Midnight robbers

September 27, 2000

TO face years of brutal assault, only on account of one’s work, then be forced to witness the destruction of cherished intellectual property, must inflict deep and lasting pain, of the type that transcends the physical.

But to have accumulated glory stolen in the twilight of your years, must wound the head and heart in the extreme, particularly when the people who organise the robbery are the same ones who frequently tell the world what a wonderful thing you have done for Trinidad and Tobago.

Pan inventor and innovator, Bertie Marshall has been subjected to all three of those devastating conditions, the latest episode of this continuing savagery coming on Thursday night last when, after being properly nominated, he was denied the Prime Minister’s Lifetime Achievement Award in Arts and Culture. Consequently, he was also robbed of the $100,000 cheque that came with the accolade.

The task of determining the recipient was left to the Tourism and Industrial Development Company (Tidco) and the National Institute for Higher Education, Research, Science and Technology (Niherst). Their choice was Peter Minshall, a design genius, whose costume creations have undoubtedly lifted the overall aesthetic of the Carnival and brought a new level of scholarship to the event.

But for all his truly abundant talent, Minshall did not invent mas. And while he made significant improvements to it (like the incredible Midnight Robber), the original concept of pretty mas was imported and later enhanced by the likes of George Bailey and Jack Brathwaithe, allowing the Minshall ascendancy to commence from a higher plateau.

Marshall, on the other hand, began with a rudimentary version of pan, one that did not yet understand orchestral integration, harmonics and other critical fundamentals of a legitimate musical instrument.

He corrected all that, then invented the double-tenor, a voice that none of today’s steelbands would dare leave home without. He also developed the middle tonal range, fleshing out music that was hitherto largely treble and bass noises.

Before Marshall’s work, no pan tuner could have used an electronic strobe to check accuracy of the note, since its harmonics were all over the place and without integrity.

He knew that pan did not sound as good as it could. He knew that the fledgling instrument needed continuing research and development. He did it all and at personal expense that simply cannot be quantified by mere arithmetic.

Nor is he is just a pan tuner, difficult as the proper execution of that portfolio might singularly be. He was leader of one of this country’s most celebrated steel orchestras, its arranger and a virtuoso to boot.

His knowledge of electronics led to experiments with amplification of the instrument. He premiered the first version of an amplified tenor pan at Jouvert 1965, taking the top prize at the Bomb competition with his still celebrated arrangement of Handel’s “Let Every Valley be Exalted”.

But pan traditionalists felt that Marshall’s amplification initiative, if allowed to proceed unchecked, would reduce the number of players required.

They developed antagonisms toward his band, the Forsyth Highlanders. In fact, using the term derisively, they described the band’s music as “Chinese”. He took all that.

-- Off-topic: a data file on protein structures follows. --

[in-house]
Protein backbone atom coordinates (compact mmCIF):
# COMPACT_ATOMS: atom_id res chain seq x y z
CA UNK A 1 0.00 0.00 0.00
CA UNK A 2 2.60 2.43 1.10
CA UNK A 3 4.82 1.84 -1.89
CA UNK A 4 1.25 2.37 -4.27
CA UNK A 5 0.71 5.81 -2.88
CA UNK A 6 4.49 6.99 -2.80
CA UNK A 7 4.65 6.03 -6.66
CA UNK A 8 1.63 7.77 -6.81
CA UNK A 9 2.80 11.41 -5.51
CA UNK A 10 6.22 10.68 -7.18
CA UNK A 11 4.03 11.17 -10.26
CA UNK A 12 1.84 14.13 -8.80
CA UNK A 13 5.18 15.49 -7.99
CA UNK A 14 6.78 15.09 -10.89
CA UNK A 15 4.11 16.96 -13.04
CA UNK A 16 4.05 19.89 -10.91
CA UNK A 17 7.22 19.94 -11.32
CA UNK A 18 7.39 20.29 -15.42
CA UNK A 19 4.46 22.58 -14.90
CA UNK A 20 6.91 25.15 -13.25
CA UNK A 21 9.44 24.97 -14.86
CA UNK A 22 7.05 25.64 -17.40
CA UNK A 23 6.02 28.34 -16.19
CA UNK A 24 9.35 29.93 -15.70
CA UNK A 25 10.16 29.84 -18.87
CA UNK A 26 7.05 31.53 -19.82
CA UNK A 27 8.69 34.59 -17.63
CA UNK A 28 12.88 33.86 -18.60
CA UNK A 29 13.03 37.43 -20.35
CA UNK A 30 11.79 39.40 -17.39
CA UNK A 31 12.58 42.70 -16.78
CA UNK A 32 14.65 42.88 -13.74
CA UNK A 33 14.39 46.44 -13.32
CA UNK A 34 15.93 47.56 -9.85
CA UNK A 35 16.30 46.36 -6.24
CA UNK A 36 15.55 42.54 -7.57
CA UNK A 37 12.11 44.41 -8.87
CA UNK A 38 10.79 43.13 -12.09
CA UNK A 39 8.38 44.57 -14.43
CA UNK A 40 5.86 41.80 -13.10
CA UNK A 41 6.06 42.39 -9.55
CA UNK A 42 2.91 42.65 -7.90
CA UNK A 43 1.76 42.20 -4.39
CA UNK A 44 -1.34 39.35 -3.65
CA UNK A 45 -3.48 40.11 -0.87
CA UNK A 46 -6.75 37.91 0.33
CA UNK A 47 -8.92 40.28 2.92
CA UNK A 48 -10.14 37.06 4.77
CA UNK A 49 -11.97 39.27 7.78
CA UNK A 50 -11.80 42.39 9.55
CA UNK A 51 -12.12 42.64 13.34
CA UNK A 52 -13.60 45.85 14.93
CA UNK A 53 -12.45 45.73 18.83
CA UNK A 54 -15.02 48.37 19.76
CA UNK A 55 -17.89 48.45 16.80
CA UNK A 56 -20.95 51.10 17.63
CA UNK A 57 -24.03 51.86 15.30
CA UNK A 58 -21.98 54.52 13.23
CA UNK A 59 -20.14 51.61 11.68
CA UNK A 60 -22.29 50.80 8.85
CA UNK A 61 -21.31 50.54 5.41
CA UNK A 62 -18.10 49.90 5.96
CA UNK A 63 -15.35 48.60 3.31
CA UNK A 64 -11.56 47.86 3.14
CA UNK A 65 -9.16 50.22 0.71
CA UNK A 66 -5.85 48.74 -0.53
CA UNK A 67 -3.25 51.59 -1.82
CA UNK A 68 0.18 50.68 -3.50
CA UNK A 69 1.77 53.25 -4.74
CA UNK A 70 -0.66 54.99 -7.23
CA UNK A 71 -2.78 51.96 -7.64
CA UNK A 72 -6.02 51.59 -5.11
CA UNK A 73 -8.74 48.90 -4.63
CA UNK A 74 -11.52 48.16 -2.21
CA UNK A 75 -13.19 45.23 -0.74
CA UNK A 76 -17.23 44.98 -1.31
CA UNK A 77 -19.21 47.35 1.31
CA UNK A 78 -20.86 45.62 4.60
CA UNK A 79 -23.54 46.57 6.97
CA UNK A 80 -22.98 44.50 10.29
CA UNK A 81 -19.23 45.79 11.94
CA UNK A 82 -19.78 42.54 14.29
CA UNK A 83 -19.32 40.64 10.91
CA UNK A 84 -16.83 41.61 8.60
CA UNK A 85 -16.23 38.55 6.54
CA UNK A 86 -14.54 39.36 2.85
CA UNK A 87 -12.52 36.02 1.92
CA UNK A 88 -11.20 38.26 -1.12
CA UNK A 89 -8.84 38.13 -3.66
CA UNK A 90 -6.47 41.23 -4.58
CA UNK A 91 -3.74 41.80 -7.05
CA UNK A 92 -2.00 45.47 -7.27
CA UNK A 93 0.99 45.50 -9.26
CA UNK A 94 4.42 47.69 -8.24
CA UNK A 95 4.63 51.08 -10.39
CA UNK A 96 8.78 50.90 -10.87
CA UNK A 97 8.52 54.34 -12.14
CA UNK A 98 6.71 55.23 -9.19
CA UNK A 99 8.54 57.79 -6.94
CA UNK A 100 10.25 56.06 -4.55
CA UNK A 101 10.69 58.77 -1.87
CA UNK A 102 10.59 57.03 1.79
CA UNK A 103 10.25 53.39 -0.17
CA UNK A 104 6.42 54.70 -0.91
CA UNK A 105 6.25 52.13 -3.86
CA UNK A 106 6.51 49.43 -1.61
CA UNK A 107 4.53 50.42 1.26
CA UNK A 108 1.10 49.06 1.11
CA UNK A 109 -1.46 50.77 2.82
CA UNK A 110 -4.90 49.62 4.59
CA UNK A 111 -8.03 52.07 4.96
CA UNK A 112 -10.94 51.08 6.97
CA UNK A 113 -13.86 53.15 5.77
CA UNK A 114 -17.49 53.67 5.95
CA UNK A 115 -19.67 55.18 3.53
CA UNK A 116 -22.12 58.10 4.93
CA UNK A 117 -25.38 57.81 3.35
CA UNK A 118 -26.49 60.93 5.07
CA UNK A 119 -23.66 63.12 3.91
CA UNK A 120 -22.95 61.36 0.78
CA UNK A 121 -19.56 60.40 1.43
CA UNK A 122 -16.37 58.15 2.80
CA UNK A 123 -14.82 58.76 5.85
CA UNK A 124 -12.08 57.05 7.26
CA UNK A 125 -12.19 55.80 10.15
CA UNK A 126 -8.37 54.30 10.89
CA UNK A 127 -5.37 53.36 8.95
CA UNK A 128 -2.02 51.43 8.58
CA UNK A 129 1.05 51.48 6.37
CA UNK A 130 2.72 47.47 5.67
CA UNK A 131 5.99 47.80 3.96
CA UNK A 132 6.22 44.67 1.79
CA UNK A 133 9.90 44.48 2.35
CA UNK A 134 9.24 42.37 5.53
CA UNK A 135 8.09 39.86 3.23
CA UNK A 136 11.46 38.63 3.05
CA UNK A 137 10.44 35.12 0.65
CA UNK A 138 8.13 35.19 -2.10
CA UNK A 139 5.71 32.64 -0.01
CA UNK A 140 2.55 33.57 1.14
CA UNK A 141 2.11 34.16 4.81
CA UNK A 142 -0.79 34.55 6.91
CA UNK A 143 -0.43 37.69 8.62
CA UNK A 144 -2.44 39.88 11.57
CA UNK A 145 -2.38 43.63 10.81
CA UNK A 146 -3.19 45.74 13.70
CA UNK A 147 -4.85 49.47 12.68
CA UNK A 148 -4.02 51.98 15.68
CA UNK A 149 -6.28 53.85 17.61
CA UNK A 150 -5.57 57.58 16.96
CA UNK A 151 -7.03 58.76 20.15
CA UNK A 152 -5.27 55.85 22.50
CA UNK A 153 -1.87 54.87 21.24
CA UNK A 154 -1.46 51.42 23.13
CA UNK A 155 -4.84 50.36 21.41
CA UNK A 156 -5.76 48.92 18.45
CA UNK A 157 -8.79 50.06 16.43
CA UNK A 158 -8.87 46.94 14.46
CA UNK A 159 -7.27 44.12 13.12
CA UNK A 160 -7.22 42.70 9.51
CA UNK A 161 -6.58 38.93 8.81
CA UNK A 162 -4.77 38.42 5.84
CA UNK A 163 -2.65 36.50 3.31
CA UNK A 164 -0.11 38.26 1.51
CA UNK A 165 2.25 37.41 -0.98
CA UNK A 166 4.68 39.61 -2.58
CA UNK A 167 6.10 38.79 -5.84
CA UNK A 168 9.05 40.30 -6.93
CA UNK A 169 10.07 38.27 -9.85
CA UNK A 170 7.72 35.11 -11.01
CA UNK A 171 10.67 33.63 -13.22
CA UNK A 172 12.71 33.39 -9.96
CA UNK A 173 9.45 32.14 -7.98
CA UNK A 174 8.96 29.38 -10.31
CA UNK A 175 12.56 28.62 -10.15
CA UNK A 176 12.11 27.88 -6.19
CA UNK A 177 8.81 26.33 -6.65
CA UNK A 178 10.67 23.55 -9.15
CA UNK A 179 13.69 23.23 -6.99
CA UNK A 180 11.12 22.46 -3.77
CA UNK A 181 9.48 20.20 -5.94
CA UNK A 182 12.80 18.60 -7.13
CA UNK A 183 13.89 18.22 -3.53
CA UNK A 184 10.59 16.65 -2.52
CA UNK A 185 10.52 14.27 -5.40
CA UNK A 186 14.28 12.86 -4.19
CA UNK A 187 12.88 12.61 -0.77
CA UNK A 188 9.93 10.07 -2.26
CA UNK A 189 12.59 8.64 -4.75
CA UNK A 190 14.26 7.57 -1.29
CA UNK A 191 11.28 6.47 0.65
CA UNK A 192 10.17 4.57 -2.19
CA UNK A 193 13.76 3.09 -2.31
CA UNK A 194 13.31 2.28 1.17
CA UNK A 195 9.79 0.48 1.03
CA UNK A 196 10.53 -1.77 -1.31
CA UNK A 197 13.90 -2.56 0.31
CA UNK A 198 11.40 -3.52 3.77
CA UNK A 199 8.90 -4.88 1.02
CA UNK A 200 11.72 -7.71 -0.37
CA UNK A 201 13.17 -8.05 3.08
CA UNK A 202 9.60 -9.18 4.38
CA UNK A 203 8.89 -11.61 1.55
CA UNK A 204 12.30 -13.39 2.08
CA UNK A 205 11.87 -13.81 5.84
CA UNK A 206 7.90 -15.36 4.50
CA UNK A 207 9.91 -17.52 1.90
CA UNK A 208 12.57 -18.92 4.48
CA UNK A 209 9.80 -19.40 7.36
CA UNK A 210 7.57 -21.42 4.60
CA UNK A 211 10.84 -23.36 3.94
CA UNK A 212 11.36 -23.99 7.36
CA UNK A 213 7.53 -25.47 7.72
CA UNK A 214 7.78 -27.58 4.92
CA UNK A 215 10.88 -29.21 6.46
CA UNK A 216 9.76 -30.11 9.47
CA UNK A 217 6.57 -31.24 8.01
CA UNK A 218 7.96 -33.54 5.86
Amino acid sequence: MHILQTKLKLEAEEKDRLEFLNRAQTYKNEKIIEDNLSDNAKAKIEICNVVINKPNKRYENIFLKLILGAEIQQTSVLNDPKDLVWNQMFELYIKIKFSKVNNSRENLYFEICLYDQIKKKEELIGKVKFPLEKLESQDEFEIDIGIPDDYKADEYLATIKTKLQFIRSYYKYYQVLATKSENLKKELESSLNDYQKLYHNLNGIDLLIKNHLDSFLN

For all his efforts and advances, the Laventille band was regularly routed by jealous Philistines. So predictable was the annual assault that Highlanders became known as “The Bobolee Band”, a nickname given it in 1967 by Express Editor-at-Large, Keith Smith who, like me and so many others, remain admirers of Marshall’s work.

But the barbarians continued to pounce upon Marshall and his membership every Carnival Tuesday until 1971, after which he retired hurt from the street parade, to continue his experiments at home.

Later that year he invented the Bertphone, described by many as the greatest single leap forward in pan technology, an achievement that enabled the player to sustain or dampen notes and adjust tone and volume electronically.

That experiment was also a victim of thoughtless violence. One of two warring brothers in a house next door to his Erica Street, Laventille home, set fire to their premises on May 7, 1980, and the flames spread, torching the Marshall residence and Bertphone prototype as well.

Having been born of Marshall’s pocket, it has never been replaced. Marshall, 64, continues to turn out Stradivarian quality instruments, which may now be experienced in the prize-winning sound of the Witco Desperadoes Steel Orchestra.

He is the pannists’ pannist, his work having been celebrated by the finest arrangers, players, bandleaders and tuners, including the late Rudolph Charles, Ellie Mannette and Tony Williams.

Even the State once gave him a short-lived and petty grant to work with engineering experts (including Michael Paty) at the University of the West Indies.

But let me sum up boldly: Were it not for Bertie Marshall, none of us would be proud of pan today and certainly, there would have been no World Steelband Music Festival.

No other individual can claim to have influenced the appreciation of the national musical instrument to a degree anywhere near that of this humble man, who still lives and works in a rented apartment Behind the Bridge.

Perhaps just as Prime Minister Basdeo Panday had to beg at the Tidco/Niherst function for a Millennium Award for pan, Marshall’s incredible contribution to its furtherance will only be rewarded if Mr Panday makes a similar supplication on his behalf.

Because it is clear to me that the mocking pretenders who set out to judge his work were clearly not up to the task.


Terry-J at I-Level

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